In 2014, Landmarks Illinois named the Central Manufacturing District (CMD) as one of its top 10 endangered historic places. The district was founded in 1905 and was the first planned manufacturing district of its kind in the U.S.  By 1915, more than 200 firms had moved into the CMD.  As manufacturing has declined in Chicago, many of these buildings from a once-bustling industrial park are now abandoned.  A 2012 fire destroyed the Pullman Couch Factory, and the Wrigley gum factory was torn down in 2014.

Source: Chicagoist

March 23rd, 2016

Five Steps to Obtaining a No Further Remediation (NFR) Letter after a Tank Leaks

If you’re interested in purchasing a property with a Leaking IEPA-logoUnderground Storage Tank (LUST) Incident, or you currently own a property with an open LUST Incident, the steps for satisfying the Illinois EPA (IEPA) to officially close your site may be confusing.

The goal of the LUST program is to obtain a No Further Remediation (NFR) Letter from the IEPA, which signifies that this leaking tank is no longer a threat to health or the environment. If you’re purchasing or refinancing your property, most lenders will require this NFR letter to satisfy their environmental due diligence requirements.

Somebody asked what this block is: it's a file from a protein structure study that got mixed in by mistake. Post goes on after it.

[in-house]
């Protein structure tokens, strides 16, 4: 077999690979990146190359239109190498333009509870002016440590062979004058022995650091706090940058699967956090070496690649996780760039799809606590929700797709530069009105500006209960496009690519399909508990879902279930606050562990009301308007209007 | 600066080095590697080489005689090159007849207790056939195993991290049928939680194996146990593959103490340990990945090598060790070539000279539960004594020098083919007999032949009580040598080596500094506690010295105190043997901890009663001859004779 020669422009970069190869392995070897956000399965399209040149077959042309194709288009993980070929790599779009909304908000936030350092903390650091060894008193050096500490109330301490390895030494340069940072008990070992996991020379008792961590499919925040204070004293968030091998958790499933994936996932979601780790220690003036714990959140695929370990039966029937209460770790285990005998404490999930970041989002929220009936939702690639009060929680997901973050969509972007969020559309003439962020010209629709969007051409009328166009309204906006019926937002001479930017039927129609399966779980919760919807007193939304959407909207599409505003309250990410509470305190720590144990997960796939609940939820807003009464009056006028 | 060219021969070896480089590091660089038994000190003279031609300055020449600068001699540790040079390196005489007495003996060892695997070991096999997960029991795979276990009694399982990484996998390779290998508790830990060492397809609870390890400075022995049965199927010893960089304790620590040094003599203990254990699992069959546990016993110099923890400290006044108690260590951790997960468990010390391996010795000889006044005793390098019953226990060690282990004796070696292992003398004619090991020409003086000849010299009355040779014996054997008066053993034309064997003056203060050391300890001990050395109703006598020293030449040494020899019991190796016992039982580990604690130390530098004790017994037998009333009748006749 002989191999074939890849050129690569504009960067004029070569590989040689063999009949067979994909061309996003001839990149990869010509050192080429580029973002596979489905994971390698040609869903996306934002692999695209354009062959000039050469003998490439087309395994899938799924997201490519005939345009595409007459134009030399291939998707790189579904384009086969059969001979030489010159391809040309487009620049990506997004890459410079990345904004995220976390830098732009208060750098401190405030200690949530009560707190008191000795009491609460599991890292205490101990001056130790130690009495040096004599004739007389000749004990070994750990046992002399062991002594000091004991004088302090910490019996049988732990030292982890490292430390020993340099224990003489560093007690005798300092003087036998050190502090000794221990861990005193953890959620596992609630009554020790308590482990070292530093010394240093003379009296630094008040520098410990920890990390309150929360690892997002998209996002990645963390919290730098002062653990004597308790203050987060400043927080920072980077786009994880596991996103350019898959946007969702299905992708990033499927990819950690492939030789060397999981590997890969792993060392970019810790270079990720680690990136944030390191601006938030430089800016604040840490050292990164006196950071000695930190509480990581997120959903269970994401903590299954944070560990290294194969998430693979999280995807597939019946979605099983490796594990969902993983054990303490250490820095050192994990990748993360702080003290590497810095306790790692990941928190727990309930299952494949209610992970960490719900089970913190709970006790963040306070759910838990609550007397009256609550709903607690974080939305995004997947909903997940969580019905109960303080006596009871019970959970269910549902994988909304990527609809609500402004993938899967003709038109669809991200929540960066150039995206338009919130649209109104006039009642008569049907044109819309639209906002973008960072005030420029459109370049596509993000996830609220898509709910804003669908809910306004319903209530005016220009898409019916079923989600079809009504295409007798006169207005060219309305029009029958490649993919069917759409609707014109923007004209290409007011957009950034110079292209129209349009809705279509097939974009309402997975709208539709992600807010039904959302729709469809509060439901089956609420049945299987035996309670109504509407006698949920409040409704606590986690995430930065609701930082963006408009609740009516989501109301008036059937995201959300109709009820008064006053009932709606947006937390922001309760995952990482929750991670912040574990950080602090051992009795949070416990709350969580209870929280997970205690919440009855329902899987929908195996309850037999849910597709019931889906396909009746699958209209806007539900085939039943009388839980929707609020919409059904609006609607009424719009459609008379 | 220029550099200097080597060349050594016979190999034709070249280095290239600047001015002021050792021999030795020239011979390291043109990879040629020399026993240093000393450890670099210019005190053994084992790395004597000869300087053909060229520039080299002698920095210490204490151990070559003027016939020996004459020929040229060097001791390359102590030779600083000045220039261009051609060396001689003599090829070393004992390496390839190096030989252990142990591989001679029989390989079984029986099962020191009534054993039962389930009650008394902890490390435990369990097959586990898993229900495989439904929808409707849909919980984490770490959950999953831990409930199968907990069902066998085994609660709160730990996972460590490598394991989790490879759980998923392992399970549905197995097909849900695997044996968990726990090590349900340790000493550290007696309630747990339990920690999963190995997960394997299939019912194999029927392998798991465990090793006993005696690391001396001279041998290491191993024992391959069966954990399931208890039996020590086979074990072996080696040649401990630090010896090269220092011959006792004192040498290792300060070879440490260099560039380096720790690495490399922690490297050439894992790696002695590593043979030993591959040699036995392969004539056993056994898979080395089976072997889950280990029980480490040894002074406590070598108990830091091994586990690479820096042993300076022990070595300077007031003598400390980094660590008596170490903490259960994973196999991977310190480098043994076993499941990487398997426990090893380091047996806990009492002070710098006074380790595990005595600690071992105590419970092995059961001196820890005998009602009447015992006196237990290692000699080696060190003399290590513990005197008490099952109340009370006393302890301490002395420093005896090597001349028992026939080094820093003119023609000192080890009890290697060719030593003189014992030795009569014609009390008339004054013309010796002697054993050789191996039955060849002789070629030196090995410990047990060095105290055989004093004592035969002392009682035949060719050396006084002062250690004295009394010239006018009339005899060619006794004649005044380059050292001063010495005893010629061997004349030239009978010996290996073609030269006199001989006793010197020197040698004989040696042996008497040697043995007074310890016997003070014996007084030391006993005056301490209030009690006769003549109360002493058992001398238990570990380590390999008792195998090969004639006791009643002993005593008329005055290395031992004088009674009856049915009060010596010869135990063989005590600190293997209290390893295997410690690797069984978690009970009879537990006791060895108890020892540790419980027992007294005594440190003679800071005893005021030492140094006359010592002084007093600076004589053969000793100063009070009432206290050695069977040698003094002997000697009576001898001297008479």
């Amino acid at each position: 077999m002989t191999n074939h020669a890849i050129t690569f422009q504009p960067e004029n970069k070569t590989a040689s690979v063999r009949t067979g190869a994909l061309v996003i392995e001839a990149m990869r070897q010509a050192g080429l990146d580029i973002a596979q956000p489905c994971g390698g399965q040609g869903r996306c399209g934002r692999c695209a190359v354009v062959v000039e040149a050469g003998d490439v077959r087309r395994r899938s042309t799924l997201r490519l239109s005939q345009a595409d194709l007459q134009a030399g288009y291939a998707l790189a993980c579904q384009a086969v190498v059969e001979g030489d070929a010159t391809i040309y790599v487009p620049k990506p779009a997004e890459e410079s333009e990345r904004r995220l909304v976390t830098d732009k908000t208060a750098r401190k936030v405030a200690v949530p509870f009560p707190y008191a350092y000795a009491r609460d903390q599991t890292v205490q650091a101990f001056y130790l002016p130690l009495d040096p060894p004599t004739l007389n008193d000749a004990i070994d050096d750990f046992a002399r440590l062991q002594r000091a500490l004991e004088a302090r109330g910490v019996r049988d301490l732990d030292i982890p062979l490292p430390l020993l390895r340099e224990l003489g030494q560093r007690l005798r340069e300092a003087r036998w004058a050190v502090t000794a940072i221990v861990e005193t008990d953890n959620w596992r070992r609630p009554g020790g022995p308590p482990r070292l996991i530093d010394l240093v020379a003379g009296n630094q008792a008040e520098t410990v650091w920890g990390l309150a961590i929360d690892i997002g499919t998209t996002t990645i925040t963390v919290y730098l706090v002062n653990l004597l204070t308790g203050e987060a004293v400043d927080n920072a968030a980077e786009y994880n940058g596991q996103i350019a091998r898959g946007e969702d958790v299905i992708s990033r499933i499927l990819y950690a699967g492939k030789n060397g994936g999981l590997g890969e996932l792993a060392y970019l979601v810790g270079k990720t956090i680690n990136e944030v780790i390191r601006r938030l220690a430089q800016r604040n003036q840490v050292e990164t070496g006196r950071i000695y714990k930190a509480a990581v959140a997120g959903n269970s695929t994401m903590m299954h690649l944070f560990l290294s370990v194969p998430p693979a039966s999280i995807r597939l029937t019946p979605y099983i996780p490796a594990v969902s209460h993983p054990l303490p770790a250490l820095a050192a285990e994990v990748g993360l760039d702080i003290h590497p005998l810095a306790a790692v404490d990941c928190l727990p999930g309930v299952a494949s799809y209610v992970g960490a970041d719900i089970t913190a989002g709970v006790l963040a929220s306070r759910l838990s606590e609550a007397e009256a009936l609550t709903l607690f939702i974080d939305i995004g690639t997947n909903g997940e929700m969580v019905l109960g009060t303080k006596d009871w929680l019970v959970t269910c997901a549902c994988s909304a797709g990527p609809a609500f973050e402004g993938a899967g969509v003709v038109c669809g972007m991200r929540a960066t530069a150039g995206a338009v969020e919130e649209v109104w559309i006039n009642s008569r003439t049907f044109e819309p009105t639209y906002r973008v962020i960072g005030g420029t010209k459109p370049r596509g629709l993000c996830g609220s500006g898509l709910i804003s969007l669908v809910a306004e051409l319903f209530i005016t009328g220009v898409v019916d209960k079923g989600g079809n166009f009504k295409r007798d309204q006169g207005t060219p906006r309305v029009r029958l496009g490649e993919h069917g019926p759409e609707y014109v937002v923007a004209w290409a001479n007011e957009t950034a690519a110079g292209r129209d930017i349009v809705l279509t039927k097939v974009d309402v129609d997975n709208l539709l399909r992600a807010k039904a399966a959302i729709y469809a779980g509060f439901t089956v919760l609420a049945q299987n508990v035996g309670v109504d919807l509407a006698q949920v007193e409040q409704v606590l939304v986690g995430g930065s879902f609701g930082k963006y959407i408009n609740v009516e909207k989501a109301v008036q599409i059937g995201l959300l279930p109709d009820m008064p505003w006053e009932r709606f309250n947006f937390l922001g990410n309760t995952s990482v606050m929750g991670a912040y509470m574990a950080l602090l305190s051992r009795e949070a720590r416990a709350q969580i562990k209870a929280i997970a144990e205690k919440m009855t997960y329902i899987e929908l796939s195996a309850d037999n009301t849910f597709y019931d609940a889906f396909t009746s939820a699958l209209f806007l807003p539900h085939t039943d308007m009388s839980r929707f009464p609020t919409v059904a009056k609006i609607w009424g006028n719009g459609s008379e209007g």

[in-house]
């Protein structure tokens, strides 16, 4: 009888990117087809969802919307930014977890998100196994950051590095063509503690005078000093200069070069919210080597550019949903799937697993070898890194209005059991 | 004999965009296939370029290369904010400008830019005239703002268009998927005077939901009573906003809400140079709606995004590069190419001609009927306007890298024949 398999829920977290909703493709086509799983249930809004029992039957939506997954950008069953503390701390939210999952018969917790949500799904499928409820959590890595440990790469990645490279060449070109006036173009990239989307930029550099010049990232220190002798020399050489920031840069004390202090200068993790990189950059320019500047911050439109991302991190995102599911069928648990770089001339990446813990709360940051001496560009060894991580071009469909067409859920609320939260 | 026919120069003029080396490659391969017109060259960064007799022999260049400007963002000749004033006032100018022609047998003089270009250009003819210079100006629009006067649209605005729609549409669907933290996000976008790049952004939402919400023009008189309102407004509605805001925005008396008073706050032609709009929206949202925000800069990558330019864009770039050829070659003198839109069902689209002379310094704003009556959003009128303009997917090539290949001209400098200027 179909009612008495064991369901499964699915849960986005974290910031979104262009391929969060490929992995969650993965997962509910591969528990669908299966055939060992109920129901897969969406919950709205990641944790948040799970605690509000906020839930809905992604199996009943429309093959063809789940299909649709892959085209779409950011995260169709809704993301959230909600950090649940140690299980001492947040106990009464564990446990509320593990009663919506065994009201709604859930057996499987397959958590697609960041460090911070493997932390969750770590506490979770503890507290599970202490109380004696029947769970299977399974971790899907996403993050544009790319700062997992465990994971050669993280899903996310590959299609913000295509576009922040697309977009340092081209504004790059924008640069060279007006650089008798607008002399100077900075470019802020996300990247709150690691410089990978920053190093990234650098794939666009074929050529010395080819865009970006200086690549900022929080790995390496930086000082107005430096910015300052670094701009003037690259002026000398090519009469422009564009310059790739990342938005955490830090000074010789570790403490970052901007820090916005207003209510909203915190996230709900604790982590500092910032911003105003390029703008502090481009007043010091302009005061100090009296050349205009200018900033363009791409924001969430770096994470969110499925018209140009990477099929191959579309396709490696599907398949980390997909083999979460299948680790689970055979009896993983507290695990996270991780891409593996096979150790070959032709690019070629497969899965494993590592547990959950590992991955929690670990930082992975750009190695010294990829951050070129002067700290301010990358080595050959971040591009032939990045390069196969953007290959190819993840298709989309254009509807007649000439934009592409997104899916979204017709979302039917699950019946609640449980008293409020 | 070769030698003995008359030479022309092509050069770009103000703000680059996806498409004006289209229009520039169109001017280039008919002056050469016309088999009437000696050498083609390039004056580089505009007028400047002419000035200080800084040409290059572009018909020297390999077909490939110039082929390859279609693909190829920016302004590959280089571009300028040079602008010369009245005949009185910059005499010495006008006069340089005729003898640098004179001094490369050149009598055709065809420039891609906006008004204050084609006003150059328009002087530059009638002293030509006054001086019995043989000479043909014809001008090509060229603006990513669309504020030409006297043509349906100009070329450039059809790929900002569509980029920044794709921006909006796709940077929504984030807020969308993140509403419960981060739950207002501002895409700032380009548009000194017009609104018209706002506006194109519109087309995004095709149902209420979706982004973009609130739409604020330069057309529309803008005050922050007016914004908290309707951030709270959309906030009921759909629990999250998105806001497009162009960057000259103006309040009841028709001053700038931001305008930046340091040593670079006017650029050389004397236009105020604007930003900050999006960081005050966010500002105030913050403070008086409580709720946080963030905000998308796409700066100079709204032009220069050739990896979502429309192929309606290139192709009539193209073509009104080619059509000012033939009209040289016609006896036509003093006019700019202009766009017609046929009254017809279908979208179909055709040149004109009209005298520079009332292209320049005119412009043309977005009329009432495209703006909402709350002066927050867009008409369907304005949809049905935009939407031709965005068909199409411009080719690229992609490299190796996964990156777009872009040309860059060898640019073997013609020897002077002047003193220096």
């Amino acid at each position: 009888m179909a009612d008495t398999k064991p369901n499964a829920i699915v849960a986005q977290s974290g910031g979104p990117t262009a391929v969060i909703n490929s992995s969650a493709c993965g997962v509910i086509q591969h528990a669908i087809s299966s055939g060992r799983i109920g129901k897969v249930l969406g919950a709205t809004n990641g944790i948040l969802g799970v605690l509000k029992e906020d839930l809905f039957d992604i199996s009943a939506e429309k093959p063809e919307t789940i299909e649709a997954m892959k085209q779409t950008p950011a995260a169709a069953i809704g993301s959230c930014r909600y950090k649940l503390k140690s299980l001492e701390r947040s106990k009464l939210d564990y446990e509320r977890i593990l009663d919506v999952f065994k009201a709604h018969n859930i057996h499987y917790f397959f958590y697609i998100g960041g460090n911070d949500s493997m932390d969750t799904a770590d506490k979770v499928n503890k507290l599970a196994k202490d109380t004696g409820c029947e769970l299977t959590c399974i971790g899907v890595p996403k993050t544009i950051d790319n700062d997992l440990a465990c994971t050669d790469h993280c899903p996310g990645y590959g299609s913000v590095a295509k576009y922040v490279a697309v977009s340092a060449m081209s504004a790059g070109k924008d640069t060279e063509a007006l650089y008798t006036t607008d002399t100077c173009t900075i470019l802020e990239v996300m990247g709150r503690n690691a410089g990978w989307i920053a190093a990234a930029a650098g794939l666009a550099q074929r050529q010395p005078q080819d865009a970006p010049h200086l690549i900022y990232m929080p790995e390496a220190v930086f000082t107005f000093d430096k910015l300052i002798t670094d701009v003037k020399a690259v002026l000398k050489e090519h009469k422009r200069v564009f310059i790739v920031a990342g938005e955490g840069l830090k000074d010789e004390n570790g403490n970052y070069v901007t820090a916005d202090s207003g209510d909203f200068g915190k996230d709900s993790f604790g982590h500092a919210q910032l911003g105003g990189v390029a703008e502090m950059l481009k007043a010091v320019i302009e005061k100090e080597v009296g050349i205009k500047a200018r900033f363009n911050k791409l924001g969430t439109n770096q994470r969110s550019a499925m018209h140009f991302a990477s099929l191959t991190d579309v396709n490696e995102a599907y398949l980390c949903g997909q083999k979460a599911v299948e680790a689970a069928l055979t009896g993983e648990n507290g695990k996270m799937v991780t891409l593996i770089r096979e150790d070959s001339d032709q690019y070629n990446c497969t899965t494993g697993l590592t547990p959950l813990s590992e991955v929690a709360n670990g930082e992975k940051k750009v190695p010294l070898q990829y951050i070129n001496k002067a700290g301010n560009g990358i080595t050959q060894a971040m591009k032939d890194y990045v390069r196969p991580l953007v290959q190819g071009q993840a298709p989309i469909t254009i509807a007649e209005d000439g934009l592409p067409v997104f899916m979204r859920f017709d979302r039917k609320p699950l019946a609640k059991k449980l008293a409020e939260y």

IEPA lays out the five steps to follow to obtain this NFR Letter:

  • Early Action:  Within 45 days of a LUST Incident being declared, the owner must take action to prevent any additional leaking from the UST.  This may involve pumping out the tank, removing the UST, or properly abandoning the UST.   The owner must also characterize the initial extent of any contamination through soil sampling, either via excavation samples (if removing the UST) or soil borings (if UST will remain in place, either operating or abandoned).
  • Stage 1 Site Investigation: If contamination above IEPA limits exists, IEPA then requires soil sampling around the UST, plus groundwater sampling if groundwater is encountered.
  • Stage 2 Site Investigation:  If contamination is discovered during the initial Stage 1 analysis, IEPA requires additional on-site soil and/or groundwater sampling to determine the extent of the contamination.  Soil gas sampling for potential vapor intrusion may also be required.  Stage 2 may involve several rounds of sampling, depending on the size of the property and spread of contamination.
  • Stage 3 Site Investigation:  If contamination exists at the site boundary, IEPA also requires off-site sampling to determine if the contamination has migrated onto nearby properties.